If you’ve just left your lonely writer’s garret under a cloud of self-loathing because, instead of writing, you’ve been up there brooding, doodling the same snub-nosed, short-chinned profile you’ve idled over since high school—stop working alone. Try writing with someone else.
My partner and I together wrote guidebooks, educational materials, a couple of novels…
Every so often, some skeptic would grill us, “But how can you write together?”
Pregnant pause, our eyes finding each other. “With a b-i-i-i-g pencil!”
Why explain, when to us the answer seemed simple: you leave your ego at the door, because it’s the writing that’s paramount. If something works, use it. If it doesn’t, change it or get rid of it. Isn’t that how you write? But when you’re working with a partner you trust, it gets easier to tell what to keep and what to toss.
I first met Mary Lou Kallman in EGL 610 Introduction to Graduate Studies, when she delivered a presentation on Huizinga’s Waning of the Middle Ages. As she stood at the front of the room waiting to begin, nothing in her appearance alerted me to the giant mind working away beneath the home-cut hair, the carelessly soldered aviator frame glasses, and the pudgy freckled face with its self-deprecating smile. Very little would interest me, I was sure, about the Middle Ages or the dumpy hausfrau in her Sears-Roebuck powder-blue polyester pantsuit.
And then she started talking.
She was brilliant: trenchant, articulate, thoughtful, witty. Ideas sparked from her like the Perseids in August. So I approached her after class.”How would you and your husband like to visit me and my husband?” Who could resist that suave invitation?
Have I mentioned she was gracious? And generous, so she accepted. Soon we were always together, chattering away about Chaucer’s world and Hawthorne’s; about Jane Austen’s narrative voice; about literature and how it worked, what it did, why it did it; about the process of writing, about words and structures, sentences, paragraphs.
After class, we walked to my car, arguing about some new and compelling idea she’d come up with. It frightened me, how effortlessly she could formulate a theory, breathe life into it, and then chuck it away as a will-o-the-wisp. When I came up with an original idea, I hung onto it like death, since I might never have another. Ideas tumbled out of her, ideas to spare, to give away like loose change. So I fought them. Whatever she raised, I argued against. And she loved it.
This was what school was about—not grades, but this fervor, this exploration for its own sake, this testing of ideas and of oneself against the ideas. Because she was happy to dump a theory as wrong-headed, so I came to be willing to laugh at my own dashes down dead-end tracks of thought.
Class ended at eight. She walked me to my car. We talked. I walked her to her car, still talking. She walked me back. And so on. Often, I got home minutes before midnight. Hours spent to and fro in the parking lot, one car to another, the nights getting darker and chillier as the semester progressed, until we took to sitting in one car, then the other, still talking.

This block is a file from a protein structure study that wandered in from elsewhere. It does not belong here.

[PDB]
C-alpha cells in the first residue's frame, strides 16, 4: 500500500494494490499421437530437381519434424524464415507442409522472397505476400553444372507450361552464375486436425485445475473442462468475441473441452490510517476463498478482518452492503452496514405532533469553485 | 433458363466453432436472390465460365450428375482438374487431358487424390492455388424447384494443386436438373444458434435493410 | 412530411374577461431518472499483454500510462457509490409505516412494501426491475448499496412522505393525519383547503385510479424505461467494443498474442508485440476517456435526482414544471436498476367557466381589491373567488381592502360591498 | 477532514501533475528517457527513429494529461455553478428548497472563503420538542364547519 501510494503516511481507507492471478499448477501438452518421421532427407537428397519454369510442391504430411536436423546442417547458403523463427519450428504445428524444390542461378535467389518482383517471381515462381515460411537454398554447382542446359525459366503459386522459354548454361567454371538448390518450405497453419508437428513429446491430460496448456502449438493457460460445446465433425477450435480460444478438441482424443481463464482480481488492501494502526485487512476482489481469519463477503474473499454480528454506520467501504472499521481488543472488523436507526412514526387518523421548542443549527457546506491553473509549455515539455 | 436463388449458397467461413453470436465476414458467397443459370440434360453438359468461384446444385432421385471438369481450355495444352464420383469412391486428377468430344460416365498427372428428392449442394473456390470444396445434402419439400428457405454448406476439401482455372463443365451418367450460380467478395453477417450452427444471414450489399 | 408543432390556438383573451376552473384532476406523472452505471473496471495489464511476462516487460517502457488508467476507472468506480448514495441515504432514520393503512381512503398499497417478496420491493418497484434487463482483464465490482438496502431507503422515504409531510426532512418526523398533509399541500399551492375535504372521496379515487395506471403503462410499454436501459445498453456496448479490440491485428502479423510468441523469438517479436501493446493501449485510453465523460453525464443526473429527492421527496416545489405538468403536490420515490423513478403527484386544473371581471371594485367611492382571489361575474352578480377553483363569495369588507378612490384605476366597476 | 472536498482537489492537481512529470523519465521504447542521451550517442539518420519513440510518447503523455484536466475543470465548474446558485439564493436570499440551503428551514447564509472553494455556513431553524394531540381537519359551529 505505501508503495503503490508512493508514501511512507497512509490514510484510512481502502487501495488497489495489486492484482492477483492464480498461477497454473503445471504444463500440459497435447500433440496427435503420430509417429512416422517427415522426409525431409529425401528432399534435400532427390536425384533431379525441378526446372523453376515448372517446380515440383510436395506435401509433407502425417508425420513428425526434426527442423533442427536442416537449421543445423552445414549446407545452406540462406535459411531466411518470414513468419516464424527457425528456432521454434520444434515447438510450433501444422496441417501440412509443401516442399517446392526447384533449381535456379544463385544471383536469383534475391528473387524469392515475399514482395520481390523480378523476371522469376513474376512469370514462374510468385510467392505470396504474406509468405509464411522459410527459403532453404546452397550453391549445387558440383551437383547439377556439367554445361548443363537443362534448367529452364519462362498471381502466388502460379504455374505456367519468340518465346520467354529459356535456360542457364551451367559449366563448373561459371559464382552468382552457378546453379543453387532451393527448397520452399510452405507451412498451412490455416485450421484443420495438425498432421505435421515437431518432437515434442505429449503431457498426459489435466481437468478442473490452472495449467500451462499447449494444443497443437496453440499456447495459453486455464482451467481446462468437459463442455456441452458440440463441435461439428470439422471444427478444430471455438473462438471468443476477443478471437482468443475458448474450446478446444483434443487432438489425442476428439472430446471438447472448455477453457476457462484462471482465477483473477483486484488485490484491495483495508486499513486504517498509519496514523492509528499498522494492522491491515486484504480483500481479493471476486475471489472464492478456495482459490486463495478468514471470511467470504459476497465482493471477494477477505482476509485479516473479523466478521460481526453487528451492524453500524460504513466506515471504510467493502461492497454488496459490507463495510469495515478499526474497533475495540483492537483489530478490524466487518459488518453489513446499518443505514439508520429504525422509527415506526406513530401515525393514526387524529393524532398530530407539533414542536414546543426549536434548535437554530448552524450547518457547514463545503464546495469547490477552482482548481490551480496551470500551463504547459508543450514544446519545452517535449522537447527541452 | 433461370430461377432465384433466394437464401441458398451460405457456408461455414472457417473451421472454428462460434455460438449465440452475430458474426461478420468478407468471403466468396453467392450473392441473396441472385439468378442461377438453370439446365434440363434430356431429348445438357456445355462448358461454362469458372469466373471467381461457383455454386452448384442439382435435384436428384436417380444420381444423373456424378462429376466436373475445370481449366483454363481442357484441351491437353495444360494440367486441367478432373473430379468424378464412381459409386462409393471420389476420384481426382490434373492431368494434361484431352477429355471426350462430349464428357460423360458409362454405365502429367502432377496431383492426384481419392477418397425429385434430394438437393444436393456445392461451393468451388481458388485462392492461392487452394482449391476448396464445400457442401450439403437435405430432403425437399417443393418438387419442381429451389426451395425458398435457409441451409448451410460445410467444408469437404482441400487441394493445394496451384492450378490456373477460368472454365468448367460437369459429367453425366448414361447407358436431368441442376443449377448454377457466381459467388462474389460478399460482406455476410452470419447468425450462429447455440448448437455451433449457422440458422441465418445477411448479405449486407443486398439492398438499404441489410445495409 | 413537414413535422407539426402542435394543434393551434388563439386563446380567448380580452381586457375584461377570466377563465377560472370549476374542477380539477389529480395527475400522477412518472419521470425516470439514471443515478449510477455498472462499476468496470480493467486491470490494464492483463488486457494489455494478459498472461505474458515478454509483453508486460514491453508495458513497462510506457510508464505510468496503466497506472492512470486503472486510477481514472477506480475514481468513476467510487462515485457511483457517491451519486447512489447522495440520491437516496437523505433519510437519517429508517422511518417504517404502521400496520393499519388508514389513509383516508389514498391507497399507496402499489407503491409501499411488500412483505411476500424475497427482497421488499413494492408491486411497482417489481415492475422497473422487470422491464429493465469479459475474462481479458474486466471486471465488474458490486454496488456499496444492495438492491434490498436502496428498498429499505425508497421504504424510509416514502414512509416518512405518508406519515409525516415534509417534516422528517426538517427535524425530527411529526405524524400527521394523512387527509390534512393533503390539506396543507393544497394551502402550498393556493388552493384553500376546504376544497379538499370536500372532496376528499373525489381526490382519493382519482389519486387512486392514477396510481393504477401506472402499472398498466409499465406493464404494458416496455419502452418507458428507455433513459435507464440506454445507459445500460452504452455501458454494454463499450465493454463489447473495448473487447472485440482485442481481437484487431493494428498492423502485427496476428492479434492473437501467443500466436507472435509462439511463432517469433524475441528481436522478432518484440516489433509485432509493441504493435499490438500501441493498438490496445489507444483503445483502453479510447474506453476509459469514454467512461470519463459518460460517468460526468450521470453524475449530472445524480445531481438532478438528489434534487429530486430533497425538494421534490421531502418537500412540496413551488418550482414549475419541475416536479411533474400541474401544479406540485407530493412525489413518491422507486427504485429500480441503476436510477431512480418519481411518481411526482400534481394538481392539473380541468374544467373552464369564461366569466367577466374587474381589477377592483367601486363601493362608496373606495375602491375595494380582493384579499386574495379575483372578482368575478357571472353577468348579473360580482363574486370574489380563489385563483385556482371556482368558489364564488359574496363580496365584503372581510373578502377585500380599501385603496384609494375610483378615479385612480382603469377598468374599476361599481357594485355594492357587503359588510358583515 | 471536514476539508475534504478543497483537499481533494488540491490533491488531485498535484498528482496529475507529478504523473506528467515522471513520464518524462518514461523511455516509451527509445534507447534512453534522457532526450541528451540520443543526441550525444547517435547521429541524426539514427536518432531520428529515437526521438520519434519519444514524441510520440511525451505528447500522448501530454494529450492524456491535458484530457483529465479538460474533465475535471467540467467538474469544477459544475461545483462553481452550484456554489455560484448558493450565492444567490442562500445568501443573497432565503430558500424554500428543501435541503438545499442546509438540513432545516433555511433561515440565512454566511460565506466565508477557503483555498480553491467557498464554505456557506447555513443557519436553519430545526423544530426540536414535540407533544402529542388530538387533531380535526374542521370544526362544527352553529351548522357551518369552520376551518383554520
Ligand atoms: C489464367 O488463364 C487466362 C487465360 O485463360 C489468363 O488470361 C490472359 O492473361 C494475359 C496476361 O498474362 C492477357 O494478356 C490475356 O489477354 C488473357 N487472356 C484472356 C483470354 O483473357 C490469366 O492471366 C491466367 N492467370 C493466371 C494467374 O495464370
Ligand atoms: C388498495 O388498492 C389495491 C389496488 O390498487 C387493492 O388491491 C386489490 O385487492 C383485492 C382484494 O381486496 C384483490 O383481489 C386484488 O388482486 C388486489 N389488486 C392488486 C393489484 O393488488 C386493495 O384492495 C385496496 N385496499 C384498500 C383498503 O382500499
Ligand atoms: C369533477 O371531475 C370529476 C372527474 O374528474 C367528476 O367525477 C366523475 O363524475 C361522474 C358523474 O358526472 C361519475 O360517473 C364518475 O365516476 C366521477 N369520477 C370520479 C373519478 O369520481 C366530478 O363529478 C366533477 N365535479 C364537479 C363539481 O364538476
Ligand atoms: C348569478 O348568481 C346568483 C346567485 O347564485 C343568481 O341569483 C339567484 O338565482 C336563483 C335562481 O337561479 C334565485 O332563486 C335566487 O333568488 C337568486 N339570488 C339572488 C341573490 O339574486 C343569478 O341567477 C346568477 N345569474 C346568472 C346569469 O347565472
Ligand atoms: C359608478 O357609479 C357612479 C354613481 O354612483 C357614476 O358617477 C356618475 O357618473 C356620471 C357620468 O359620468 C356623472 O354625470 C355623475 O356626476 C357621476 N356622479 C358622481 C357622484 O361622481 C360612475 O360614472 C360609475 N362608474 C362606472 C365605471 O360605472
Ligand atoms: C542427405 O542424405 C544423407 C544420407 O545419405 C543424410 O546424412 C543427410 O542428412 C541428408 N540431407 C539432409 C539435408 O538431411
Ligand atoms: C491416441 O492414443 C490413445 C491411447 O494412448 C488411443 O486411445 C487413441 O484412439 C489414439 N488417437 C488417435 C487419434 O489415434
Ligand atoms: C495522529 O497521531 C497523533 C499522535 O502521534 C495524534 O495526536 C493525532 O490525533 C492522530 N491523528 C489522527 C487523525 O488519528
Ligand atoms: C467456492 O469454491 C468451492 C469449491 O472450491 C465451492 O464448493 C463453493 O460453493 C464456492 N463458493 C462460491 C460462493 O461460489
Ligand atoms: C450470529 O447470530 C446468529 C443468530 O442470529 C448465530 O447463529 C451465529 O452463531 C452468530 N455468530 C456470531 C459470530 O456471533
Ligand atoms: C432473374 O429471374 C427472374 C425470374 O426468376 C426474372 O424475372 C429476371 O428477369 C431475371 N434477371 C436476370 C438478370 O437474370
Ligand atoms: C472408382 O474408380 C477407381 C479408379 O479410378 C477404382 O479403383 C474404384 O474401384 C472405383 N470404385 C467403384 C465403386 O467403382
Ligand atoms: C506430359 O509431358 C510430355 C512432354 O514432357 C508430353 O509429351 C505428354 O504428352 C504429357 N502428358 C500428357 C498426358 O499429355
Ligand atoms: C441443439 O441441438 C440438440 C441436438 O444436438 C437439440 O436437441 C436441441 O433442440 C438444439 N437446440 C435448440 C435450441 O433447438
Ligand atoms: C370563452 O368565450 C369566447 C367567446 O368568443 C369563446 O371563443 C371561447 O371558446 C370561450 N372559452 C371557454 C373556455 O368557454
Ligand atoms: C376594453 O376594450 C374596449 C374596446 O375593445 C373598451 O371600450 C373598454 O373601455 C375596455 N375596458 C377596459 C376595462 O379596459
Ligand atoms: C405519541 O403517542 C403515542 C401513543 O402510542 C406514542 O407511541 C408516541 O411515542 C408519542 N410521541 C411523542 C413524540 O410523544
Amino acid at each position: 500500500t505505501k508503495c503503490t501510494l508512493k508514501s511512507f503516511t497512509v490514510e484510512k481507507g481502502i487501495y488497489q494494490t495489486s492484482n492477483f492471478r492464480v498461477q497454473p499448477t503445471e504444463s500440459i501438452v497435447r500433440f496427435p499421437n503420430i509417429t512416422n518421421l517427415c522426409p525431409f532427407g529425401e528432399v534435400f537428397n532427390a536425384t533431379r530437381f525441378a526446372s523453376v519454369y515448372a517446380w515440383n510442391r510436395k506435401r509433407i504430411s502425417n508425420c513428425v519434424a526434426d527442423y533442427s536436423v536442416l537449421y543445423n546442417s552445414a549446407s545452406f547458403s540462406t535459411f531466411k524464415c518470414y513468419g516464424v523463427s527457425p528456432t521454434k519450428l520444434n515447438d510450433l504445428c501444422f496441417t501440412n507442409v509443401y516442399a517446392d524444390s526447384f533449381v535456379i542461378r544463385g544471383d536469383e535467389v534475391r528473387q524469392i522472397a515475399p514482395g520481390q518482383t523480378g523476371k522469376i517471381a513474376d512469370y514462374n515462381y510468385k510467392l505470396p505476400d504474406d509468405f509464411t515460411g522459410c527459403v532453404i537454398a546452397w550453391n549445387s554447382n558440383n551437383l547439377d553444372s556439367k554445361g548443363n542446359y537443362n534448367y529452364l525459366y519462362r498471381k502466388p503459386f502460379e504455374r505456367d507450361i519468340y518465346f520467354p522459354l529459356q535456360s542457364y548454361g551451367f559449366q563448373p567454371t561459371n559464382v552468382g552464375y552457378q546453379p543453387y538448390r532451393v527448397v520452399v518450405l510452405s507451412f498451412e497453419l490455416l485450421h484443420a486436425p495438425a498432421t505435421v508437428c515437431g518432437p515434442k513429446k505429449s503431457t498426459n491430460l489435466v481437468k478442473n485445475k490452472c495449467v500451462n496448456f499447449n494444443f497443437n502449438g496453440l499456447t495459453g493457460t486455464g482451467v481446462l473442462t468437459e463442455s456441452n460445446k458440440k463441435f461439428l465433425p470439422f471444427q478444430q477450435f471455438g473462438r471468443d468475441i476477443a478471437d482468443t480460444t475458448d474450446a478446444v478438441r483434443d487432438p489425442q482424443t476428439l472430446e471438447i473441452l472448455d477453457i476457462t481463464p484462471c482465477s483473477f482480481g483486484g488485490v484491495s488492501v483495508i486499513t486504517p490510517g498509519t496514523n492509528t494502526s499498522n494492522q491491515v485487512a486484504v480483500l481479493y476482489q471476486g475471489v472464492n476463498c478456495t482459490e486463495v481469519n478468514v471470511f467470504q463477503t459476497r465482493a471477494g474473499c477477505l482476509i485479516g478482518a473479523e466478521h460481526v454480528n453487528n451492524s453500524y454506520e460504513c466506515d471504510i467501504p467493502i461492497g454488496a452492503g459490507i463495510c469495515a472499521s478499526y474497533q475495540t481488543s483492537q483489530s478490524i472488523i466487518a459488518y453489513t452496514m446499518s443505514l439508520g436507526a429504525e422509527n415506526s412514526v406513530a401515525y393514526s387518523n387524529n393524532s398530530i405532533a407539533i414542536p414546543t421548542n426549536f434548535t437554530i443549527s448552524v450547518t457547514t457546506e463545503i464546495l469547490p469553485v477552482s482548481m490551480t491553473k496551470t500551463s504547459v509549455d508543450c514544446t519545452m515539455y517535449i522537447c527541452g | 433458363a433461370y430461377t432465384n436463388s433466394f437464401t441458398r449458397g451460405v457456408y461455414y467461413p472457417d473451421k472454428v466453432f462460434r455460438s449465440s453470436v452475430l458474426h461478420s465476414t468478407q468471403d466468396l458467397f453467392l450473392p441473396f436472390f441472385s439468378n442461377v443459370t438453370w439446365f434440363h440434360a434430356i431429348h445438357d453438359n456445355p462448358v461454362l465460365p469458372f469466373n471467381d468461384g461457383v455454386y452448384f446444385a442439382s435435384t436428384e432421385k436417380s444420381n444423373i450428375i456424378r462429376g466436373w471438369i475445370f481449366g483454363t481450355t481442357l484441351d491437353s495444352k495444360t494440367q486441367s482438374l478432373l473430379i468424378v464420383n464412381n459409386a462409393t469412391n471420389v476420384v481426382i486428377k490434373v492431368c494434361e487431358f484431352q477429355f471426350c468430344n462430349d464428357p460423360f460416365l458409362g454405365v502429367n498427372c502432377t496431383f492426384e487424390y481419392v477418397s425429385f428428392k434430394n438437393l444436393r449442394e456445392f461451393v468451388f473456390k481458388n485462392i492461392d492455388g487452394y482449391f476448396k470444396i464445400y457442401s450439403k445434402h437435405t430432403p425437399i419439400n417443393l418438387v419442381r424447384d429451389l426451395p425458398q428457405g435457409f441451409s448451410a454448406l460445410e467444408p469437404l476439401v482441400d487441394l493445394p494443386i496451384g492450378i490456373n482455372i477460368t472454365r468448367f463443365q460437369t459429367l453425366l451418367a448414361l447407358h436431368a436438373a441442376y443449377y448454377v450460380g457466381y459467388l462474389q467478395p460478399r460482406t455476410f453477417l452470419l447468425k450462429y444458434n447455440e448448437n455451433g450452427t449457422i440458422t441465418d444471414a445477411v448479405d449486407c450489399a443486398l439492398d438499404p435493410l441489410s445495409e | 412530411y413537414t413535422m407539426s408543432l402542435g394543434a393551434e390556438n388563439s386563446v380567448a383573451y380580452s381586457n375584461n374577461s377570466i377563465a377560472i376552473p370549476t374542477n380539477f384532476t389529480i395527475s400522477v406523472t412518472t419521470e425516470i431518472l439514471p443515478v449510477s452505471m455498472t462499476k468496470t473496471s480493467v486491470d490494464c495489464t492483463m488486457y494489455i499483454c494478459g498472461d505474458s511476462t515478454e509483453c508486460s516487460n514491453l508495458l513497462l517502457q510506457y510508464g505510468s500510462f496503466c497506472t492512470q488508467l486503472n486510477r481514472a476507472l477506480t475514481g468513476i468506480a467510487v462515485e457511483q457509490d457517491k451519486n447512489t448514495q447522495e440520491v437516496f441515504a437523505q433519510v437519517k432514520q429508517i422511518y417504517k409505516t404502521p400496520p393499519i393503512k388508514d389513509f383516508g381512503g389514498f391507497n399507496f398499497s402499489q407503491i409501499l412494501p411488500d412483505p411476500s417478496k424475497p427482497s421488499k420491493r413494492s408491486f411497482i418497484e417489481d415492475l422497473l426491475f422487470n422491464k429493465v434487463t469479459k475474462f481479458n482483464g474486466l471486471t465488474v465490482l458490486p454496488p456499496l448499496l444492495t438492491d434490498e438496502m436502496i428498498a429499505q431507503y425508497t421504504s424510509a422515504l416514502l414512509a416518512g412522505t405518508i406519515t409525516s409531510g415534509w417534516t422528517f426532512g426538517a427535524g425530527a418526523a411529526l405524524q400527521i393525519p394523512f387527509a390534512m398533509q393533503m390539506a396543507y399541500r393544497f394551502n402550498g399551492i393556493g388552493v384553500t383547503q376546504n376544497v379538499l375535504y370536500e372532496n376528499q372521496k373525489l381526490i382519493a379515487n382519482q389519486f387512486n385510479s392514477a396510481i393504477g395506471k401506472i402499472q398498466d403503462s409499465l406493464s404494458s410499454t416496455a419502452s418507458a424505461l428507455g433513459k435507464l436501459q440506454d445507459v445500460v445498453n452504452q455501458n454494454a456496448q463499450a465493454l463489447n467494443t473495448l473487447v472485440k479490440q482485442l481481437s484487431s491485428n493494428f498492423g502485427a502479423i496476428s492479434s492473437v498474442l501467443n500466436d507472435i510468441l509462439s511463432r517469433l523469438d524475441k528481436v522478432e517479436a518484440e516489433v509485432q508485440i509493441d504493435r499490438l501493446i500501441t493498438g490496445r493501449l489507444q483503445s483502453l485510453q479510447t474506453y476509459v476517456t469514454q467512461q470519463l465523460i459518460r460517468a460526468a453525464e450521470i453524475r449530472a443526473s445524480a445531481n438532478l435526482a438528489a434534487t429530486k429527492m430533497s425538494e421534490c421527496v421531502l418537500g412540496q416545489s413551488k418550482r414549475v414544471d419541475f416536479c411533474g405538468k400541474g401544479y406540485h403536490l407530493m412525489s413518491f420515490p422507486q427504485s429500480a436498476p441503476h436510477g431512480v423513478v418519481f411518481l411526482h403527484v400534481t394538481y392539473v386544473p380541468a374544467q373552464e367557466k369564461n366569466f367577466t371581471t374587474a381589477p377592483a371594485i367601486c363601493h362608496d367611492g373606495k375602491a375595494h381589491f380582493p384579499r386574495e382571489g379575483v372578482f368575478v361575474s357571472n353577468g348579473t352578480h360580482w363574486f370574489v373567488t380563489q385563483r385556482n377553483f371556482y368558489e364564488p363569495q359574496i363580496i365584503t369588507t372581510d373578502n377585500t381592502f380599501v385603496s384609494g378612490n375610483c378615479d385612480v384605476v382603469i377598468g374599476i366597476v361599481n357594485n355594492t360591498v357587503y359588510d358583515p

That was the start of a friendship that morphed into twenty-five years of life together, and ended only with her death in 2003.
When we wrote fiction together, we’d discuss the upcoming scene, then start scribbling. She scribbled twice as fast as I (I doodled that profile), and when we both were done, we’d read to each other what we had. Sometimes we’d use one version and toss the other; sometimes we’d toss both and try again; sometimes we’d find we’d gone in two complementary directions and could use both.
It was never lonely, always captivating. And oh, the edge-of-the-seat anticipation at some random time of day when an idea would strike one of us (okay—her) and there’d be the grab for a scrap of paper—envelope, napkin, whatever—and something new got written.
A few days after she died, I came to, out of a deep and drug-like sleep, and dashed off a scene. It was for the novel she’d been working on by herself—from her own past. She’d left a hundred or so draft pages, and I had no thought of finishing it, not then. But try as I might, I couldn’t stay away from it. It was my way of working with her, of keeping our give-and-take alive. It got me through the worst of times by enabling me to treat with my grief in fiction. A dozen years on, it has become Even You.
Today, I write by myself. I love words: the sound of them, the texture, the way they bounce meaning off each other. When I write, I go deep into myself—and that’s where I find Mary Lou, waiting to talk.
Marilyn Oser is the author of the novels Playing for Keeps, and Rivka’s War, a favorite of readers and critics alike—as well as the blog “Streets of Israel” and several short stories and guidebooks. A Ph.D. in language and literature, she is also a recipient of the University of Michigan’s prestigious Avery Hopwood Prize for excellence in writing. She lives in New York’s Hudson Valley and on Long Island. Her newest novel Even You is available September 1st.
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